predict an immediate dissolution, and a gen
eral disbanding of the association. Others
that the,poople suddetilj : rip r e up. in con
-junction with the dissenting - (nr minority)
eau ll l ittee men, and will imprison and prose.•
cute, and harass and tortiare.the native meth;
l• ' - berg of the - Committee - offigithitue. - But allow
your humble iaformant to itiggest,the fallacy'
'of all suclieroalcings.. , ,
Noel; in p oonclusiono let -.me add,, that , this
Vigilance Commitfee is cianPosed of the poor
as well as the nob: h bhve seen two . men at
one time standing sentinel, with; muskets on
their ehouldere, on the,eand bage in — front of
Fort Vigilance,. that Were worth ooh their
hundred thousand doll:era in,eash ; while, at
the saute time, by their aide Mood men who
had left their workshops, their daily toil, And
lost their usual daily4aine, for" thi purpose of
doing what we all believe is a•duty.'we owe to
our Mothers, wives, children, and property.
, MILKING COI;VB BY MABiINERY.—TIIO Scion.
tific American gives an ne i Nunt and engraving
of,a new invention for the Dairy, whiCh is ar,
plied to milking cows, The milking is done
by means of a crank Attached to a shaft, on
which there, are four elaatio arms of;steel, the
ends of which are furniabed with rollers. On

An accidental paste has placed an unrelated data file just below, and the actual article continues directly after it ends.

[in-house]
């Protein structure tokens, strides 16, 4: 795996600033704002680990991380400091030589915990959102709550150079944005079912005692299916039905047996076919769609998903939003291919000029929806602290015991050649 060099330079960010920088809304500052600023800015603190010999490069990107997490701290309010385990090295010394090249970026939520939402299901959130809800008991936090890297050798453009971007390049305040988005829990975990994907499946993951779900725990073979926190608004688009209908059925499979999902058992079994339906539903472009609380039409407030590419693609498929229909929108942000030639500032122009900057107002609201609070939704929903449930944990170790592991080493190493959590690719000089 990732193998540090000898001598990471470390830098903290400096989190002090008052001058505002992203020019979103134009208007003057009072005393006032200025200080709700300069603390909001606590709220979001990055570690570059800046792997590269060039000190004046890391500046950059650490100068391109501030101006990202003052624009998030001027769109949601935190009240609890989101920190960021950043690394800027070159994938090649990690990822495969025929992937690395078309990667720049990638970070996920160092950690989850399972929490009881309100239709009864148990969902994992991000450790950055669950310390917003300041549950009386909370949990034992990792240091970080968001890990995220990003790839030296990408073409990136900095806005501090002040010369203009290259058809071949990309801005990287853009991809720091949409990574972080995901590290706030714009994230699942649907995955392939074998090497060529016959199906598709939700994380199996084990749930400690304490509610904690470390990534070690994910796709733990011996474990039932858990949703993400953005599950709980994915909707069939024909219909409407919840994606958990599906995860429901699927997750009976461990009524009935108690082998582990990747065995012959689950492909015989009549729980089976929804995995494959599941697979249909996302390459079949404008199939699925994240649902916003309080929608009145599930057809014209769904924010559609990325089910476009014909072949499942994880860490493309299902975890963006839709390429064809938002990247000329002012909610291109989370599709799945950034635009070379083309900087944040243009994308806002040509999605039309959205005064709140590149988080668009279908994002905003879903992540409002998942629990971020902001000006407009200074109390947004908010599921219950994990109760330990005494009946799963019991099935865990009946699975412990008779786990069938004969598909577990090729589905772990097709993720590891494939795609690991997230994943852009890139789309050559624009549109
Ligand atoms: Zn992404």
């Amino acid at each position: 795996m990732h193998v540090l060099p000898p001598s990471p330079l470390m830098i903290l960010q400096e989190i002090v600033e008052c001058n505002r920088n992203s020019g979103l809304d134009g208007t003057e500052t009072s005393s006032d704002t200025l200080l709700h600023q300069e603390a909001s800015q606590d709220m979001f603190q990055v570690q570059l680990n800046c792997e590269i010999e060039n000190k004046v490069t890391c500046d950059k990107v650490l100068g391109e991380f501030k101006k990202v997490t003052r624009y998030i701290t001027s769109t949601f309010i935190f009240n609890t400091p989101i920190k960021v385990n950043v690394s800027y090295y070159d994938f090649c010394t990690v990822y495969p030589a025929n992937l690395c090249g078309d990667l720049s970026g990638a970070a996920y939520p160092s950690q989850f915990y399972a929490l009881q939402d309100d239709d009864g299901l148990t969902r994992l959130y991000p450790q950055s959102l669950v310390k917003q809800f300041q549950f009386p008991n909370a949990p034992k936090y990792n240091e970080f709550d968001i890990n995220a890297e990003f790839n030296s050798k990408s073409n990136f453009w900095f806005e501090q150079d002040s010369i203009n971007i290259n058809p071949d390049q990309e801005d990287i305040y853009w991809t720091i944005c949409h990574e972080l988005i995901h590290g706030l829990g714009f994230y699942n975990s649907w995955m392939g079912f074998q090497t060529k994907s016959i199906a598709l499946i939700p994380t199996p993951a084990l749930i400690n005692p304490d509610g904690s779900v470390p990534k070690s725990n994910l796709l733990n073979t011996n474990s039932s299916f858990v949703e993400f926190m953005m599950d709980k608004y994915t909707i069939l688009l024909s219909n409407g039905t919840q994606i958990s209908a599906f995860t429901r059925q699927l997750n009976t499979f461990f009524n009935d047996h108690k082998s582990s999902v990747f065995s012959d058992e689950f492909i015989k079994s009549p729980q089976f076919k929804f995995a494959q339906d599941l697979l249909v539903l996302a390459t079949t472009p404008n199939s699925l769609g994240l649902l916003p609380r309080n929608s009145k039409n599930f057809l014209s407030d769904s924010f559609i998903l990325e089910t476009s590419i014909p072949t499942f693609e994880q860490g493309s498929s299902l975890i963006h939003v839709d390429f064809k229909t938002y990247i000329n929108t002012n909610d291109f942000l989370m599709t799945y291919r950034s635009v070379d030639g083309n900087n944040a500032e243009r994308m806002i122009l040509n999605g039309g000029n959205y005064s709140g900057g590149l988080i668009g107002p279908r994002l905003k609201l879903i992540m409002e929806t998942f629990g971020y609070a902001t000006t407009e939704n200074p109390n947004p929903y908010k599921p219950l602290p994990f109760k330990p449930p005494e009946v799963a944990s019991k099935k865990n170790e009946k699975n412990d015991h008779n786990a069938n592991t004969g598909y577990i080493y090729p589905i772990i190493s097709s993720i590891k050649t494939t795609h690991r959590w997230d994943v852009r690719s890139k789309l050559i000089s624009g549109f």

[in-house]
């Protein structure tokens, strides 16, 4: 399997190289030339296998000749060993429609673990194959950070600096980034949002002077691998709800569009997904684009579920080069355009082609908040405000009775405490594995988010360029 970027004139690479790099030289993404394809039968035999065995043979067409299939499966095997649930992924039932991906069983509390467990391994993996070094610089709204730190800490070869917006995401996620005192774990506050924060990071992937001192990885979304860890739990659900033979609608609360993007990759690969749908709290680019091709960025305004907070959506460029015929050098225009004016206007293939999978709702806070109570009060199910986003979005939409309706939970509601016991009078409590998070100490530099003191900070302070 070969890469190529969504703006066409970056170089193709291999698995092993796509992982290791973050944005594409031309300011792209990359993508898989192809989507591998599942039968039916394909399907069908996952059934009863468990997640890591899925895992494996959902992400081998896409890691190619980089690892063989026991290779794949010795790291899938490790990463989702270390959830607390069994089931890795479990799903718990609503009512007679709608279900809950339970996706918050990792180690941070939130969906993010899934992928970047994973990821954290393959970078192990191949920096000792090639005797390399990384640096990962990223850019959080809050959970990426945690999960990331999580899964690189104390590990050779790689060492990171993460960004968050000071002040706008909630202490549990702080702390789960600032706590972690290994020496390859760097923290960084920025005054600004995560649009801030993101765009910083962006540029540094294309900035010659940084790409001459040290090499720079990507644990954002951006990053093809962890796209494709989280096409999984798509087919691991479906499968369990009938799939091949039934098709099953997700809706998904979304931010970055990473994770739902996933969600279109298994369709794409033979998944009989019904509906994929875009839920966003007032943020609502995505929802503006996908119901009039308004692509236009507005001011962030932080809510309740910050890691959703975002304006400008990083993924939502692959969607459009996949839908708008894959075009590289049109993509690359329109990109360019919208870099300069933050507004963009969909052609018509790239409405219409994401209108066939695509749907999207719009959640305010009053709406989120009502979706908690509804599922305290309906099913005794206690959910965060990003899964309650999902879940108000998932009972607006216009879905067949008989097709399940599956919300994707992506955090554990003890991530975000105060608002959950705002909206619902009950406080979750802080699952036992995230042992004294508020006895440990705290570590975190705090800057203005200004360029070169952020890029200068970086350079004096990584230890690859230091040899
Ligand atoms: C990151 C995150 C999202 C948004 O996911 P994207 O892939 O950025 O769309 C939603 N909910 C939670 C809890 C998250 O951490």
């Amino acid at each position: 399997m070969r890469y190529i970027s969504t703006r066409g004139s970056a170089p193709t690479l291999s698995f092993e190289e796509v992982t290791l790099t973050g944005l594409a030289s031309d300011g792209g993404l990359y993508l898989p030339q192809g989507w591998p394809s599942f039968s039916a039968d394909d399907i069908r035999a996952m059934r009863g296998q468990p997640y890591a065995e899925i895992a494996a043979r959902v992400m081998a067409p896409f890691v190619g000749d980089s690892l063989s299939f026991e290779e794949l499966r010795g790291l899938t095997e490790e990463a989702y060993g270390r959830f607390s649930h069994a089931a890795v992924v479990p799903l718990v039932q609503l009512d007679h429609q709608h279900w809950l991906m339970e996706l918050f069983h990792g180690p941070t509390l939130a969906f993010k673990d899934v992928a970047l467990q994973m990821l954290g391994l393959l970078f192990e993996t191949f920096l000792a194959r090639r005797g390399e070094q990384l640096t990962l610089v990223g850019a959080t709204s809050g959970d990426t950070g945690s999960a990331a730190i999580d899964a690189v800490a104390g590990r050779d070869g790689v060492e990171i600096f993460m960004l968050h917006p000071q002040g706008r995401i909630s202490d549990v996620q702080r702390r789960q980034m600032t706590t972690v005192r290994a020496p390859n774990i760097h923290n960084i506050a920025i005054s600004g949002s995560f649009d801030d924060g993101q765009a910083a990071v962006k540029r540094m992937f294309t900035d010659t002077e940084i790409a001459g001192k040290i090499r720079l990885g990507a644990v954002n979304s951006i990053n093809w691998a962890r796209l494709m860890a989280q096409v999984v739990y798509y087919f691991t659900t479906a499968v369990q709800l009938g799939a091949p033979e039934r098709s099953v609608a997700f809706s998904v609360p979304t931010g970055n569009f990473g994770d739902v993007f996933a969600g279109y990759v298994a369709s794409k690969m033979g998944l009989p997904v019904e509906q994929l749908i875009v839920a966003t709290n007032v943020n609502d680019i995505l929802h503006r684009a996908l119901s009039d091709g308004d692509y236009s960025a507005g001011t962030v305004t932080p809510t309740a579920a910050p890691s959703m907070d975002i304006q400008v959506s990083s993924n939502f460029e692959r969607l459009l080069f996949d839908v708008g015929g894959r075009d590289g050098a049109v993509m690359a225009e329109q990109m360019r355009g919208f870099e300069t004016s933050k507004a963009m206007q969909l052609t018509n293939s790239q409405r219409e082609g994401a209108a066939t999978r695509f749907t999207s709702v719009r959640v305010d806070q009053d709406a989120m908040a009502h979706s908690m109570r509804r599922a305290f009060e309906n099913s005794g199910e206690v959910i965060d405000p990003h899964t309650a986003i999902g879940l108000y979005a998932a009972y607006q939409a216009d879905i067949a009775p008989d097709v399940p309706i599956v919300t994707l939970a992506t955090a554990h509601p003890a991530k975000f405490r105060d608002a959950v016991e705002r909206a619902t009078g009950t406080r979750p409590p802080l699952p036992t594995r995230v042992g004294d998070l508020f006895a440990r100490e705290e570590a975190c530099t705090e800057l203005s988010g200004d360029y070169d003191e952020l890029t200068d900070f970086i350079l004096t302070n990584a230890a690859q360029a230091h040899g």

one side of the ring iti which the rollers move
there is an elaika pocket in iddeli the animal's
dal is placed. The back of •this pocket is stiff,
se that when the rollers revolve they will come ,
in . contraet with the front part of the pooket,
aid press it with the teat against the -back
The t tqh
part. 04 UB pressed is relieved of its
milk, which tioirsdowerthrouith the poektit,
and through a hollow ease of the instrument,
into a tube s and thenee , into the milk pail.
the '..thnirieen says that - nothing can exceed
the simplicity of this device. Its size is -, con.
ytenisnt •and its cost is not great. If desizablei
_ the Instrument may b. made' with two•pooltste
, 80 is ,to idlik two teats at a time;
, L ll
'G‘' .. .:•'•‘..: lei •
•.- • .
, 4 A. 4
•S.;11 ','!.: li ' • ~. 1 1 , . _
, 1 _ ".' '. ' '
_ • ••• t l 4 •
T4,„451ch (manila, •411. 4 11 5 1 4 , liter%